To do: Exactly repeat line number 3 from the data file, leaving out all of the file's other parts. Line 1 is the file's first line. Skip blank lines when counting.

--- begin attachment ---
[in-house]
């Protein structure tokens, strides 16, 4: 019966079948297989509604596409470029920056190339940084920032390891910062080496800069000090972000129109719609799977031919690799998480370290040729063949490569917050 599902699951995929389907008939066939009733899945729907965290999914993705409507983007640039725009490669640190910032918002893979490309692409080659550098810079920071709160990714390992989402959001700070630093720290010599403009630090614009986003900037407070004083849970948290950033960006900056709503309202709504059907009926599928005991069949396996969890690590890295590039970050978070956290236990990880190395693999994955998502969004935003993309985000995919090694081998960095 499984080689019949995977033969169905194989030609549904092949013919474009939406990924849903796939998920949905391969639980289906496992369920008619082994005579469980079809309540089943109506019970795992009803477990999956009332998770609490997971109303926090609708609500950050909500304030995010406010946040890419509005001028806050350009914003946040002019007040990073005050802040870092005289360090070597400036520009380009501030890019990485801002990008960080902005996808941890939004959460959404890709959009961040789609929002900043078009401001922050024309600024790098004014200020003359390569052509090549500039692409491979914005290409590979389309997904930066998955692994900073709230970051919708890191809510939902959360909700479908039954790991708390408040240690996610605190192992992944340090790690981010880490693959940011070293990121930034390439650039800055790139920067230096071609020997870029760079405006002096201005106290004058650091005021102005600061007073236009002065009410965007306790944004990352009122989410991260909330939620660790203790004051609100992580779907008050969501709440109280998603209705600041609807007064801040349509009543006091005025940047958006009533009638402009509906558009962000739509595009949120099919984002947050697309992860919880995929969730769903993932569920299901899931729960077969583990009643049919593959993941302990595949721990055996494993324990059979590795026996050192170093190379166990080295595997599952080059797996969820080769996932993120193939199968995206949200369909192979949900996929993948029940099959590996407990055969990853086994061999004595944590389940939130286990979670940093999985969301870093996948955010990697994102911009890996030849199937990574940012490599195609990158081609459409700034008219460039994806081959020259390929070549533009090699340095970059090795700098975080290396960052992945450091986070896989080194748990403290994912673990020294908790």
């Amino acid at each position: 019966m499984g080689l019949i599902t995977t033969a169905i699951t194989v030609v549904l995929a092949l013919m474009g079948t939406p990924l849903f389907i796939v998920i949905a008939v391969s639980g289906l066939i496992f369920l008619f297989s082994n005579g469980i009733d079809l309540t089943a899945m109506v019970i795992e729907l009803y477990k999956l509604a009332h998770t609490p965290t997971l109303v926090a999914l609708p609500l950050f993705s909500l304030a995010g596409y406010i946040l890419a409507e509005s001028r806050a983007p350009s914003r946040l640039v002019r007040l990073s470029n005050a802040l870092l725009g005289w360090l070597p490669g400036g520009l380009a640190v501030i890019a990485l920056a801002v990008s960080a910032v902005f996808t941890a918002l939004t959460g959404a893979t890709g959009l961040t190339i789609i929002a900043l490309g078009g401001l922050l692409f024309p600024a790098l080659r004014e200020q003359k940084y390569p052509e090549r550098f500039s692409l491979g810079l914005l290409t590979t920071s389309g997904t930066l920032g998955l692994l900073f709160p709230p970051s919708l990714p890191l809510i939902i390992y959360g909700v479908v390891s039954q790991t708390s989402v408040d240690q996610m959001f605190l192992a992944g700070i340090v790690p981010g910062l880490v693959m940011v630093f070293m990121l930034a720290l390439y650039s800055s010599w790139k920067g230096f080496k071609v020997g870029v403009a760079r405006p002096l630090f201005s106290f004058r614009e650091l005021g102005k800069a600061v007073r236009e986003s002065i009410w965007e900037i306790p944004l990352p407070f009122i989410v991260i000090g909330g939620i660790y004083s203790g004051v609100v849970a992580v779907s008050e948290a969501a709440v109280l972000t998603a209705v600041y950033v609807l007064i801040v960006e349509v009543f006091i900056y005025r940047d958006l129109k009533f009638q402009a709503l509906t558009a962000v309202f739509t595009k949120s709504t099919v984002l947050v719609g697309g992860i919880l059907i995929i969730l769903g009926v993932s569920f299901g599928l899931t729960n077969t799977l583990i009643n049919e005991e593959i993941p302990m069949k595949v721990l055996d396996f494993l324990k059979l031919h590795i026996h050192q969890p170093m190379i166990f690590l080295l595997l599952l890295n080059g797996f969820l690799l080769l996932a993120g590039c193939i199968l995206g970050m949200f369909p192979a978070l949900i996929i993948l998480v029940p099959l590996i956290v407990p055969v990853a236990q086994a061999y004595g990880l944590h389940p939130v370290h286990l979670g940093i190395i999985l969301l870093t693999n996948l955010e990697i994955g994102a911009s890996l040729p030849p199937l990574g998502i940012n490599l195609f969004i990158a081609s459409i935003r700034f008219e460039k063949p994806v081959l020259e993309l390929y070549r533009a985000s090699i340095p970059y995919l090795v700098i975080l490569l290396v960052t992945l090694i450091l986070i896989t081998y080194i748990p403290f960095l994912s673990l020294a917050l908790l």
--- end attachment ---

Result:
């Amino acid at each position: 019966m499984g080689l019949i599902t995977t033969a169905i699951t194989v030609v549904l995929a092949l013919m474009g079948t939406p990924l849903f389907i796939v998920i949905a008939v391969s639980g289906l066939i496992f369920l008619f297989s082994n005579g469980i009733d079809l309540t089943a899945m109506v019970i795992e729907l009803y477990k999956l509604a009332h998770t609490p965290t997971l109303v926090a999914l609708p609500l950050f993705s909500l304030a995010g596409y406010i946040l890419a409507e509005s001028r806050a983007p350009s914003r946040l640039v002019r007040l990073s470029n005050a802040l870092l725009g005289w360090l070597p490669g400036g520009l380009a640190v501030i890019a990485l920056a801002v990008s960080a910032v902005f996808t941890a918002l939004t959460g959404a893979t890709g959009l961040t190339i789609i929002a900043l490309g078009g401001l922050l692409f024309p600024a790098l080659r004014e200020q003359k940084y390569p052509e090549r550098f500039s692409l491979g810079l914005l290409t590979t920071s389309g997904t930066l920032g998955l692994l900073f709160p709230p970051s919708l990714p890191l809510i939902i390992y959360g909700v479908v390891s039954q790991t708390s989402v408040d240690q996610m959001f605190l192992a992944g700070i340090v790690p981010g910062l880490v693959m940011v630093f070293m990121l930034a720290l390439y650039s800055s010599w790139k920067g230096f080496k071609v020997g870029v403009a760079r405006p002096l630090f201005s106290f004058r614009e650091l005021g102005k800069a600061v007073r236009e986003s002065i009410w965007e900037i306790p944004l990352p407070f009122i989410v991260i000090g909330g939620i660790y004083s203790g004051v609100v849970a992580v779907s008050e948290a969501a709440v109280l972000t998603a209705v600041y950033v609807l007064i801040v960006e349509v009543f006091i900056y005025r940047d958006l129109k009533f009638q402009a709503l509906t558009a962000v309202f739509t595009k949120s709504t099919v984002l947050v719609g697309g992860i919880l059907i995929i969730l769903g009926v993932s569920f299901g599928l899931t729960n077969t799977l583990i009643n049919e005991e593959i993941p302990m069949k595949v721990l055996d396996f494993l324990k059979l031919h590795i026996h050192q969890p170093m190379i166990f690590l080295l595997l599952l890295n080059g797996f969820l690799l080769l996932a993120g590039c193939i199968l995206g970050m949200f369909p192979a978070l949900i996929i993948l998480v029940p099959l590996i956290v407990p055969v990853a236990q086994a061999y004595g990880l944590h389940p939130v370290h286990l979670g940093i190395i999985l969301l870093t693999n996948l955010e990697i994955g994102a911009s890996l040729p030849p199937l990574g998502i940012n490599l195609f969004i990158a081609s459409i935003r700034f008219e460039k063949p994806v081959l020259e993309l390929y070549r533009a985000s090699i340095p970059y995919l090795v700098i975080l490569l290396v960052t992945l090694i450091l986070i896989t081998y080194i748990p403290f960095l994912s673990l020294a917050l908790l």